Beware of mis-assembled genomes: still valid today!
This article is originally published at https://lcolladotor.github.io/
It’s a short note published in 2005, but damn, can anyone deny that it fits perfectly for today’s state of the art in the de novo genome assembly field? I bet no one will. For instance, it’s a solid statement to say:> The source of most mis-assemblies is, as it has always been, repeats.
He didn’t add a “will always be” or “will be for at least 7 years more” now that we are in 2012, but it feels like this will be the case until we can get accurate (and cheap) reads that span even the longest repeat. Well, maybe we don’t need such huge reads as people have been able to find large genome duplications.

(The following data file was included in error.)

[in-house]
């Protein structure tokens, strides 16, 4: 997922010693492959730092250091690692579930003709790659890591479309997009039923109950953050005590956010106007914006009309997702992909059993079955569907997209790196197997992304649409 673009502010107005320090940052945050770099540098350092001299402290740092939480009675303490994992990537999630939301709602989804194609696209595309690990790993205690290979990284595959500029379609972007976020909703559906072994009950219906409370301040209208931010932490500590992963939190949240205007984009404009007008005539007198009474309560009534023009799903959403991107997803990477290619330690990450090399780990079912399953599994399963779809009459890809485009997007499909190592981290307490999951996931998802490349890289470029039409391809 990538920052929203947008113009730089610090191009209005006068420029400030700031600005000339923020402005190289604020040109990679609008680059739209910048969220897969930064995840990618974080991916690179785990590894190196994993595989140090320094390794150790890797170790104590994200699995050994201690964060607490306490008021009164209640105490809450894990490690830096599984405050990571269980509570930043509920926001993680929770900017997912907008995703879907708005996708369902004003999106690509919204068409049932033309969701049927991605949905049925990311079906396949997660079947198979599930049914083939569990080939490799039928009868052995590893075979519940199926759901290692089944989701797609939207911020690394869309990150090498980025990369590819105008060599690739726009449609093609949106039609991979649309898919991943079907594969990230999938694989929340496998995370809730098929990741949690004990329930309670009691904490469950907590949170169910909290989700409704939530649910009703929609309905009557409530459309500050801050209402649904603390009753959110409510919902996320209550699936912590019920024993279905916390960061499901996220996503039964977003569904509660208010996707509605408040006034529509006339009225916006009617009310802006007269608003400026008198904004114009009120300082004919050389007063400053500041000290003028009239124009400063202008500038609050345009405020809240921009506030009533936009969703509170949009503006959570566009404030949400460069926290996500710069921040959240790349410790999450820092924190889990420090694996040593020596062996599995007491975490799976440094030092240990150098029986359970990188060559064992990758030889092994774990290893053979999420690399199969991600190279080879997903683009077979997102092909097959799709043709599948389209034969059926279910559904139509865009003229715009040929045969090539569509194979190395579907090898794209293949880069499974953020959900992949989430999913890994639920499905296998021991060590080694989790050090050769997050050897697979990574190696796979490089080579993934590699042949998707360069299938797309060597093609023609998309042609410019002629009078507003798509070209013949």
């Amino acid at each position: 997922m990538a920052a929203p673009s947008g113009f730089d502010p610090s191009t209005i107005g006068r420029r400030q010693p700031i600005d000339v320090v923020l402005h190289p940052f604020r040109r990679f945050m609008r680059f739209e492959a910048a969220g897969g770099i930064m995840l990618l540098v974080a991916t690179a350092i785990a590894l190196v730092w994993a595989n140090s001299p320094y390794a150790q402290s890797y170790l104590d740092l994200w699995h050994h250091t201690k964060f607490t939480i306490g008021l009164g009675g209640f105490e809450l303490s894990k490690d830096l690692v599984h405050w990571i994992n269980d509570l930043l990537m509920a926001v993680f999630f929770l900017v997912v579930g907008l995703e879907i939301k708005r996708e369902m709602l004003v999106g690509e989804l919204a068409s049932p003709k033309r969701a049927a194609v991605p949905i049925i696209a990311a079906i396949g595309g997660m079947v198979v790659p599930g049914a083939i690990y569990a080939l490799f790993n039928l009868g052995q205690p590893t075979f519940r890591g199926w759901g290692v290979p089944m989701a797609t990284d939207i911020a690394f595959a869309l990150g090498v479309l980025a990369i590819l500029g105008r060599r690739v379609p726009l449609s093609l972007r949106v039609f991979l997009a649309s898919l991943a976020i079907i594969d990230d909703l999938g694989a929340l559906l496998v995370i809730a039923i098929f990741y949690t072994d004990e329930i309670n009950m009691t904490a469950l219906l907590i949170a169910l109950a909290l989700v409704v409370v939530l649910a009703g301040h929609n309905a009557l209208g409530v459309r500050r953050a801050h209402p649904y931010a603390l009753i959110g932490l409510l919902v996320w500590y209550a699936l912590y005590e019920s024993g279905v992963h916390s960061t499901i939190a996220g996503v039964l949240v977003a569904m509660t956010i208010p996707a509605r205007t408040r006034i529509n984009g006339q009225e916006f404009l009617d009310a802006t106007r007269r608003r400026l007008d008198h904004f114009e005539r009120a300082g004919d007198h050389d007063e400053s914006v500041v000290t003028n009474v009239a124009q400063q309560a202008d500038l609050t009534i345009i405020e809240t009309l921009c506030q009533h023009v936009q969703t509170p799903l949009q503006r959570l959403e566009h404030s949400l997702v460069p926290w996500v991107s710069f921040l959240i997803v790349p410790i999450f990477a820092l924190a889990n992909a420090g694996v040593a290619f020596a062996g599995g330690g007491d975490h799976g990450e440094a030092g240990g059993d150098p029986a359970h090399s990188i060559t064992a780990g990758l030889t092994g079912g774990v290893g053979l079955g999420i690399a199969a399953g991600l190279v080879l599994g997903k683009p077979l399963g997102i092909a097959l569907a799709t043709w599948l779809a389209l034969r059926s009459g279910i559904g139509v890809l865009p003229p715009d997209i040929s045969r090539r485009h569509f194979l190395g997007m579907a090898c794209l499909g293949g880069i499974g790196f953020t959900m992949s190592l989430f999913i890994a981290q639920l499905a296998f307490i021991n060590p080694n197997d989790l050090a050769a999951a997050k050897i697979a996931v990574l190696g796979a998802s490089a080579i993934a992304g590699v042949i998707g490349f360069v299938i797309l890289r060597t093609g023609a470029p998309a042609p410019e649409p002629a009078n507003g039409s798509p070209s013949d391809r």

And as I said in my previous post, I’m still surprised by how careless the human genome assembly was carried out as they didn’t track their own steps. I was hoping that wasn’t the case, but clearly it is:> Indeed, many of the original assemblies of parts of the human genome were done in the mid- and late-1990s, and are now lost.
I’m also impressed by how accurate Steven and James’ prediction was when they forsaw that people were going to be misled in judging assembly quality by contigs size without taking into account mis-assemblies.
They also called upon the bioinformatics community to take action in evaluating genome assemblies. Due to the amount of data nowadays, it feels like a inhuman (well, incluster as infeasible by high power clusters :P, well, incomputable is the correct term) task. But with some funding, I bet Salzberg and colleagues could find a way to do so. At least partially. Yet, as with anything, you need motivation, and I’m note sure they are motivated to clean up the mess.
Please visit source website for post related comments.